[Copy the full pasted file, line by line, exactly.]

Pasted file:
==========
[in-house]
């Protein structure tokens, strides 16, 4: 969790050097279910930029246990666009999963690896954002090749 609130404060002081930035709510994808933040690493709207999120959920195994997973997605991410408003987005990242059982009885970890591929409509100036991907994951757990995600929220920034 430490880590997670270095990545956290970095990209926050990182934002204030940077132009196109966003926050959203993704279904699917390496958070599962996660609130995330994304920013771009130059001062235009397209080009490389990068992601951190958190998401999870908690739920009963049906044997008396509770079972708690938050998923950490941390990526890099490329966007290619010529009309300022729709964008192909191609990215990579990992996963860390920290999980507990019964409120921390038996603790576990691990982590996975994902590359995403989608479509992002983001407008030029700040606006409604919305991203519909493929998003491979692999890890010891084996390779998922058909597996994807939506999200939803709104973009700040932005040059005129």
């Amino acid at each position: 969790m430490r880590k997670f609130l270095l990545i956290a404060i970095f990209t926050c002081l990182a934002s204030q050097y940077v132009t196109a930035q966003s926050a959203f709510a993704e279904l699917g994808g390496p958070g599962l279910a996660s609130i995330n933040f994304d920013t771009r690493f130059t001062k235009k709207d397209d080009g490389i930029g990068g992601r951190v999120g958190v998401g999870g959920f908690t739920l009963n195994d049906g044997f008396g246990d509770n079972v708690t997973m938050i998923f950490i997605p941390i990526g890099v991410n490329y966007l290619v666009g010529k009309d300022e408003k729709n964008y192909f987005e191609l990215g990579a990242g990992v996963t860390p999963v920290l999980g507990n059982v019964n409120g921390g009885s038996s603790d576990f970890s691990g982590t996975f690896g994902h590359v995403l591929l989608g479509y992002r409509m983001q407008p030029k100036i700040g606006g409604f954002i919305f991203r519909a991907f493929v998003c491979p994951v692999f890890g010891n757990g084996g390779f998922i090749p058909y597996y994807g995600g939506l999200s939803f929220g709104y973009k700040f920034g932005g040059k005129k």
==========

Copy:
[in-house]
């Protein structure tokens, strides 16, 4: 969790050097279910930029246990666009999963690896954002090749 609130404060002081930035709510994808933040690493709207999120959920195994997973997605991410408003987005990242059982009885970890591929409509100036991907994951757990995600929220920034 430490880590997670270095990545956290970095990209926050990182934002204030940077132009196109966003926050959203993704279904699917390496958070599962996660609130995330994304920013771009130059001062235009397209080009490389990068992601951190958190998401999870908690739920009963049906044997008396509770079972708690938050998923950490941390990526890099490329966007290619010529009309300022729709964008192909191609990215990579990992996963860390920290999980507990019964409120921390038996603790576990691990982590996975994902590359995403989608479509992002983001407008030029700040606006409604919305991203519909493929998003491979692999890890010891084996390779998922058909597996994807939506999200939803709104973009700040932005040059005129």
């Amino acid at each position: 969790m430490r880590k997670f609130l270095l990545i956290a404060i970095f990209t926050c002081l990182a934002s204030q050097y940077v132009t196109a930035q966003s926050a959203f709510a993704e279904l699917g994808g390496p958070g599962l279910a996660s609130i995330n933040f994304d920013t771009r690493f130059t001062k235009k709207d397209d080009g490389i930029g990068g992601r951190v999120g958190v998401g999870g959920f908690t739920l009963n195994d049906g044997f008396g246990d509770n079972v708690t997973m938050i998923f950490i997605p941390i990526g890099v991410n490329y966007l290619v666009g010529k009309d300022e408003k729709n964008y192909f987005e191609l990215g990579a990242g990992v996963t860390p999963v920290l999980g507990n059982v019964n409120g921390g009885s038996s603790d576990f970890s691990g982590t996975f690896g994902h590359v995403l591929l989608g479509y992002r409509m983001q407008p030029k100036i700040g606006g409604f954002i919305f991203r519909a991907f493929v998003c491979p994951v692999f890890g010891n757990g084996g390779f998922i090749p058909y597996y994807g995600g939506l999200s939803f929220g709104y973009k700040f920034g932005g040059k005129k």